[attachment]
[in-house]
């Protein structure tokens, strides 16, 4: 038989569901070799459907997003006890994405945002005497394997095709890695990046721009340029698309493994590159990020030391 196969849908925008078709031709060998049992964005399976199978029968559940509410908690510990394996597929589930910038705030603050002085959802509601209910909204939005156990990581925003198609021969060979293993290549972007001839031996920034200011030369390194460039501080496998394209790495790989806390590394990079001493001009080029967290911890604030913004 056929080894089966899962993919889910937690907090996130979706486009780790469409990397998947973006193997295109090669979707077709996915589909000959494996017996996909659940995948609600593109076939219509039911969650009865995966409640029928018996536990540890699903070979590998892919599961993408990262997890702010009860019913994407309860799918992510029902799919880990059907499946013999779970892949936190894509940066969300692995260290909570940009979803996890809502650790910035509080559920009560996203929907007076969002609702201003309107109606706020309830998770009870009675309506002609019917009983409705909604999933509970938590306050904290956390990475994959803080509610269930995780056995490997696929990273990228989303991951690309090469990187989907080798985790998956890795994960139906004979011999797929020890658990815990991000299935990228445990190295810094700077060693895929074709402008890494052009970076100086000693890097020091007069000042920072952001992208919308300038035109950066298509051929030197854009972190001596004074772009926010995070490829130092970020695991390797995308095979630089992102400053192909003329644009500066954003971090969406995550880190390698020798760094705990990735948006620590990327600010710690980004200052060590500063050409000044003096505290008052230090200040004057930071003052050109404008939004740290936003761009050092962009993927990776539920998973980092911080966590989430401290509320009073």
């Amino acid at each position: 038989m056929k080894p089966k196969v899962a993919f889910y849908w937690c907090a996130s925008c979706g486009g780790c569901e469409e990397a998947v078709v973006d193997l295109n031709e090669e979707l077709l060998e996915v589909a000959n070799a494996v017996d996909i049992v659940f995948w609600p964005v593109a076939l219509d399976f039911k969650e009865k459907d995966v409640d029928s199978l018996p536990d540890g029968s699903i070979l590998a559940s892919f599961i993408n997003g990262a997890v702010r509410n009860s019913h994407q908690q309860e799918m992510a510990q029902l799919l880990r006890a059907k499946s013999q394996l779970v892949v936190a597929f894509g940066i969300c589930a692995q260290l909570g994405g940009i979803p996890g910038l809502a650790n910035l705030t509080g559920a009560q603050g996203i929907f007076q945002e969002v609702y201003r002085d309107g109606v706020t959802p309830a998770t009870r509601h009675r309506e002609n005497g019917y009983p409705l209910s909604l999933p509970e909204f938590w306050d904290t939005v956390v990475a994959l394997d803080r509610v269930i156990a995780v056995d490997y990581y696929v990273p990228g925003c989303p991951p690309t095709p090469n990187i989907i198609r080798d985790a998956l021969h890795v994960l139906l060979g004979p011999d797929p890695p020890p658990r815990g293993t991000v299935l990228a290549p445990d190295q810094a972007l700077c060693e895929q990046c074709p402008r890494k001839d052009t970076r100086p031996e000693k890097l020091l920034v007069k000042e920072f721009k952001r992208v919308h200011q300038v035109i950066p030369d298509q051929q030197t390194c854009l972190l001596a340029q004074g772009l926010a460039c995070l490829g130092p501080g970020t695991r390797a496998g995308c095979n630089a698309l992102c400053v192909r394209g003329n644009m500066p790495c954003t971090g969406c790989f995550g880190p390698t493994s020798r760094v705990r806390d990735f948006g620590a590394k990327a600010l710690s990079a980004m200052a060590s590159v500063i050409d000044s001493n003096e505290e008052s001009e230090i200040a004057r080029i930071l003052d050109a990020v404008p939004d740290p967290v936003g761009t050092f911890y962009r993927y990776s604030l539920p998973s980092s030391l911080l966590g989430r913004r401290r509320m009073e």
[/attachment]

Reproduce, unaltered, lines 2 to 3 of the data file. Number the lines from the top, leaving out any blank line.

């Protein structure tokens, strides 16, 4: 038989569901070799459907997003006890994405945002005497394997095709890695990046721009340029698309493994590159990020030391 196969849908925008078709031709060998049992964005399976199978029968559940509410908690510990394996597929589930910038705030603050002085959802509601209910909204939005156990990581925003198609021969060979293993290549972007001839031996920034200011030369390194460039501080496998394209790495790989806390590394990079001493001009080029967290911890604030913004 056929080894089966899962993919889910937690907090996130979706486009780790469409990397998947973006193997295109090669979707077709996915589909000959494996017996996909659940995948609600593109076939219509039911969650009865995966409640029928018996536990540890699903070979590998892919599961993408990262997890702010009860019913994407309860799918992510029902799919880990059907499946013999779970892949936190894509940066969300692995260290909570940009979803996890809502650790910035509080559920009560996203929907007076969002609702201003309107109606706020309830998770009870009675309506002609019917009983409705909604999933509970938590306050904290956390990475994959803080509610269930995780056995490997696929990273990228989303991951690309090469990187989907080798985790998956890795994960139906004979011999797929020890658990815990991000299935990228445990190295810094700077060693895929074709402008890494052009970076100086000693890097020091007069000042920072952001992208919308300038035109950066298509051929030197854009972190001596004074772009926010995070490829130092970020695991390797995308095979630089992102400053192909003329644009500066954003971090969406995550880190390698020798760094705990990735948006620590990327600010710690980004200052060590500063050409000044003096505290008052230090200040004057930071003052050109404008939004740290936003761009050092962009993927990776539920998973980092911080966590989430401290509320009073």
């Amino acid at each position: 038989m056929k080894p089966k196969v899962a993919f889910y849908w937690c907090a996130s925008c979706g486009g780790c569901e469409e990397a998947v078709v973006d193997l295109n031709e090669e979707l077709l060998e996915v589909a000959n070799a494996v017996d996909i049992v659940f995948w609600p964005v593109a076939l219509d399976f039911k969650e009865k459907d995966v409640d029928s199978l018996p536990d540890g029968s699903i070979l590998a559940s892919f599961i993408n997003g990262a997890v702010r509410n009860s019913h994407q908690q309860e799918m992510a510990q029902l799919l880990r006890a059907k499946s013999q394996l779970v892949v936190a597929f894509g940066i969300c589930a692995q260290l909570g994405g940009i979803p996890g910038l809502a650790n910035l705030t509080g559920a009560q603050g996203i929907f007076q945002e969002v609702y201003r002085d309107g109606v706020t959802p309830a998770t009870r509601h009675r309506e002609n005497g019917y009983p409705l209910s909604l999933p509970e909204f938590w306050d904290t939005v956390v990475a994959l394997d803080r509610v269930i156990a995780v056995d490997y990581y696929v990273p990228g925003c989303p991951p690309t095709p090469n990187i989907i198609r080798d985790a998956l021969h890795v994960l139906l060979g004979p011999d797929p890695p020890p658990r815990g293993t991000v299935l990228a290549p445990d190295q810094a972007l700077c060693e895929q990046c074709p402008r890494k001839d052009t970076r100086p031996e000693k890097l020091l920034v007069k000042e920072f721009k952001r992208v919308h200011q300038v035109i950066p030369d298509q051929q030197t390194c854009l972190l001596a340029q004074g772009l926010a460039c995070l490829g130092p501080g970020t695991r390797a496998g995308c095979n630089a698309l992102c400053v192909r394209g003329n644009m500066p790495c954003t971090g969406c790989f995550g880190p390698t493994s020798r760094v705990r806390d990735f948006g620590a590394k990327a600010l710690s990079a980004m200052a060590s590159v500063i050409d000044s001493n003096e505290e008052s001009e230090i200040a004057r080029i930071l003052d050109a990020v404008p939004d740290p967290v936003g761009t050092f911890y962009r993927y990776s604030l539920p998973s980092s030391l911080l966590g989430r913004r401290r509320m009073e």